For months we contemplated visually this institution, about which we had heard a vast deal. Our fancy had pictured about such a place as the following description indicates: A mill with one engine for power, two or three small, cheaply built places for the men to eat and sleep in, and rough, uncouth sheds for teams, the whole number of buildings not exceeding four or five. That is what we had expected to find out in what we propose to name "Pine City." Imagine our surprise, as we neared the snug little city in the forest.

There are 12 comfortable dwellings, including one large boarding house, a store, several barns, a blacksmith shop, two granaries and school house, in which there is a school taught four months in the year. All of these have been erected in the short space of two years. We will now look through the mill, the "innocent cause" of the town.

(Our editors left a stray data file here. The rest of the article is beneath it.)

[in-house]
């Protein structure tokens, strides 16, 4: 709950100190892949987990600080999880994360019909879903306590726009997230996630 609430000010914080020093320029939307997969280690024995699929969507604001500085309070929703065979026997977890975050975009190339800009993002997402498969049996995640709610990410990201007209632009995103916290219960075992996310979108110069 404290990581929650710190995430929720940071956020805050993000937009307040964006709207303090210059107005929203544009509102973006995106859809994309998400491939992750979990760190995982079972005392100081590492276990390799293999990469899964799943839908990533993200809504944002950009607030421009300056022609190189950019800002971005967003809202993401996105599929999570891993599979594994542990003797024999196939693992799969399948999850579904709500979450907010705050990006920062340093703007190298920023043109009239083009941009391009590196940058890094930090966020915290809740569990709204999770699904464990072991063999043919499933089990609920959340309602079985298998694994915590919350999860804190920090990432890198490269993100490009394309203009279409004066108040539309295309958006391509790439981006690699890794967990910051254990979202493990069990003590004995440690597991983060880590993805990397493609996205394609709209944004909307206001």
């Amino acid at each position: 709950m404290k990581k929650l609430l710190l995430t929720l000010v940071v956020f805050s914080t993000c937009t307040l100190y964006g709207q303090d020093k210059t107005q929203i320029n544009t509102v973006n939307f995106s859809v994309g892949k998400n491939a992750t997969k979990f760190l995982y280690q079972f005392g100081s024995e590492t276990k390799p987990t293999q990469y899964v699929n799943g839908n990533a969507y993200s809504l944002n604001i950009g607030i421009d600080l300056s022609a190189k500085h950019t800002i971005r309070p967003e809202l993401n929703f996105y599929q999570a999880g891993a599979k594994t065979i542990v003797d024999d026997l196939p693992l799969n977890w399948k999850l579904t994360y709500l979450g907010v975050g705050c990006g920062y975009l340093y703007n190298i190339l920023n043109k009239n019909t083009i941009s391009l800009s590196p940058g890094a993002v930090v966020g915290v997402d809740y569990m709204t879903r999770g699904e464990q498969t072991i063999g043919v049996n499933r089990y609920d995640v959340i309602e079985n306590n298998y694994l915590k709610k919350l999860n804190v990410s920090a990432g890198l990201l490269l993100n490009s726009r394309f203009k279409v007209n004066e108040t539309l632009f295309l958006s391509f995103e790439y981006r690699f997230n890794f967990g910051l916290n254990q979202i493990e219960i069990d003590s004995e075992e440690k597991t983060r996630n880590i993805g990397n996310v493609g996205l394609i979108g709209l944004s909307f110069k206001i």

As we enter the mill from the south, our attention is attracted by the large Double Rotary, which is eating up logs at a rate refreshing to behold. A few steps forward and we come to a regular nest of buzzing, whizzing, humming circular saws, each apparently , trying to see which can run the fastest and make the most racket. On the right we see the machinery for manufacturing lath, of which they turn out 12,000 every 12 hours. The lath are evenly cut, and show that the machinery is good and that competent men are employed to man it. To the left of this we see what is termed the cut off saw, for cutting off the rough ends of the logs, a work that is done in some mills, with an axe. At the left of this is another rotary for cutting boards after the large saw first spoken of has split them. This saw is cutting off boards at the rate of four or five per minute, and does it as handsomely as we ever saw. A few feet to the left of this is one of the engines--the one that furnishes power for the lath mill, cut off saw and smaller circular. It is a 40 horse-power, and runs beautifully, if that word may be allowed in describing such an article. A few steps east of this brings us to the engine room in which we find the power that operates the large saw. Both engines are of the best pattern in the market, and have never caused any delays to speak of. Arrangements are made by which all of the sawdust made is carried direct to the respective firemen by machinery. This is an ingenious and labor-saving invention, and is the first we have seen. We came near to forgetting to speak of the Double Edger, which, by the way, is too convenient an institution to omit in a description of this kind. All the internal fixtures are as substantial and convenient as those of any mill to be found in Jackson and Clark Counties.